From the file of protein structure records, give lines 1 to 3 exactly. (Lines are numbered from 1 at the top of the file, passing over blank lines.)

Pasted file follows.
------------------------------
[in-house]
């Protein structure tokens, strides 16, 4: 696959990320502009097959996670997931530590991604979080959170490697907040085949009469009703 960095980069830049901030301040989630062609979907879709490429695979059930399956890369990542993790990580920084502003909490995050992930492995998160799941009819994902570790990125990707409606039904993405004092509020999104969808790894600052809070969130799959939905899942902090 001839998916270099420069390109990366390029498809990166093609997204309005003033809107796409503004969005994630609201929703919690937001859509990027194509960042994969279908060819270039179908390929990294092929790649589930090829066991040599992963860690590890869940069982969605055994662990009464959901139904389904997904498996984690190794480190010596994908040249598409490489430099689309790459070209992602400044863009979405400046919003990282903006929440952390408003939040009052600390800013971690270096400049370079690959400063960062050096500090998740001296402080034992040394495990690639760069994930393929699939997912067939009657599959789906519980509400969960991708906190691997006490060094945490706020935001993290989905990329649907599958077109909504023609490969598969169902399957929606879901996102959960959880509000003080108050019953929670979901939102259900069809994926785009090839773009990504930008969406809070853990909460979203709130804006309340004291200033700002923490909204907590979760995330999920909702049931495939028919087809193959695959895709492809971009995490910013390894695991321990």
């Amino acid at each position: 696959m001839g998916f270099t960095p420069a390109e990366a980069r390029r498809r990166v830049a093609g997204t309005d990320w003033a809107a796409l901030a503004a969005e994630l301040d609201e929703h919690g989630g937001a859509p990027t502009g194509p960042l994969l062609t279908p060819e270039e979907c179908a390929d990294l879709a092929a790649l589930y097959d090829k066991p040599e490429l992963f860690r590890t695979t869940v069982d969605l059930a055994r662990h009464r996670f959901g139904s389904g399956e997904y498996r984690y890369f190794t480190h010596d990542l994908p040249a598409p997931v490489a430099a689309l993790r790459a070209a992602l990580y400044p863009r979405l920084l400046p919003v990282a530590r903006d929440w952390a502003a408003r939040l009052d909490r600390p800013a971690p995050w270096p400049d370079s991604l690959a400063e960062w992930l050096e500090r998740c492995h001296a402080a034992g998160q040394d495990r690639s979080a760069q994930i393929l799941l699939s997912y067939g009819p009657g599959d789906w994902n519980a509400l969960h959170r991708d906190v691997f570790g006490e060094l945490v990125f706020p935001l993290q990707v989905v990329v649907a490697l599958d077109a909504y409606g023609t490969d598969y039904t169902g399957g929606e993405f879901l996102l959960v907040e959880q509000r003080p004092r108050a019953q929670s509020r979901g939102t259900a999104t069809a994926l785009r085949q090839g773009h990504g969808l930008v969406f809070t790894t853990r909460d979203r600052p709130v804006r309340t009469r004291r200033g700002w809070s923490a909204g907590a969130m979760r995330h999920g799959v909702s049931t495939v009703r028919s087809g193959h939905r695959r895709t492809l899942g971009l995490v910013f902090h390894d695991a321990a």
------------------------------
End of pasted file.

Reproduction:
[in-house]
């Protein structure tokens, strides 16, 4: 696959990320502009097959996670997931530590991604979080959170490697907040085949009469009703 960095980069830049901030301040989630062609979907879709490429695979059930399956890369990542993790990580920084502003909490995050992930492995998160799941009819994902570790990125990707409606039904993405004092509020999104969808790894600052809070969130799959939905899942902090 001839998916270099420069390109990366390029498809990166093609997204309005003033809107796409503004969005994630609201929703919690937001859509990027194509960042994969279908060819270039179908390929990294092929790649589930090829066991040599992963860690590890869940069982969605055994662990009464959901139904389904997904498996984690190794480190010596994908040249598409490489430099689309790459070209992602400044863009979405400046919003990282903006929440952390408003939040009052600390800013971690270096400049370079690959400063960062050096500090998740001296402080034992040394495990690639760069994930393929699939997912067939009657599959789906519980509400969960991708906190691997006490060094945490706020935001993290989905990329649907599958077109909504023609490969598969169902399957929606879901996102959960959880509000003080108050019953929670979901939102259900069809994926785009090839773009990504930008969406809070853990909460979203709130804006309340004291200033700002923490909204907590979760995330999920909702049931495939028919087809193959695959895709492809971009995490910013390894695991321990």
């Amino acid at each position: 696959m001839g998916f270099t960095p420069a390109e990366a980069r390029r498809r990166v830049a093609g997204t309005d990320w003033a809107a796409l901030a503004a969005e994630l301040d609201e929703h919690g989630g937001a859509p990027t502009g194509p960042l994969l062609t279908p060819e270039e979907c179908a390929d990294l879709a092929a790649l589930y097959d090829k066991p040599e490429l992963f860690r590890t695979t869940v069982d969605l059930a055994r662990h009464r996670f959901g139904s389904g399956e997904y498996r984690y890369f190794t480190h010596d990542l994908p040249a598409p997931v490489a430099a689309l993790r790459a070209a992602l990580y400044p863009r979405l920084l400046p919003v990282a530590r903006d929440w952390a502003a408003r939040l009052d909490r600390p800013a971690p995050w270096p400049d370079s991604l690959a400063e960062w992930l050096e500090r998740c492995h001296a402080a034992g998160q040394d495990r690639s979080a760069q994930i393929l799941l699939s997912y067939g009819p009657g599959d789906w994902n519980a509400l969960h959170r991708d906190v691997f570790g006490e060094l945490v990125f706020p935001l993290q990707v989905v990329v649907a490697l599958d077109a909504y409606g023609t490969d598969y039904t169902g399957g929606e993405f879901l996102l959960v907040e959880q509000r003080p004092r108050a019953q929670s509020r979901g939102t259900a999104t069809a994926l785009r085949q090839g773009h990504g969808l930008v969406f809070t790894t853990r909460d979203r600052p709130v804006r309340t009469r004291r200033g700002w809070s923490a909204g907590a969130m979760r995330h999920g799959v909702s049931t495939v009703r028919s087809g193959h939905r695959r895709t492809l899942g971009l995490v910013f902090h390894d695991a321990a």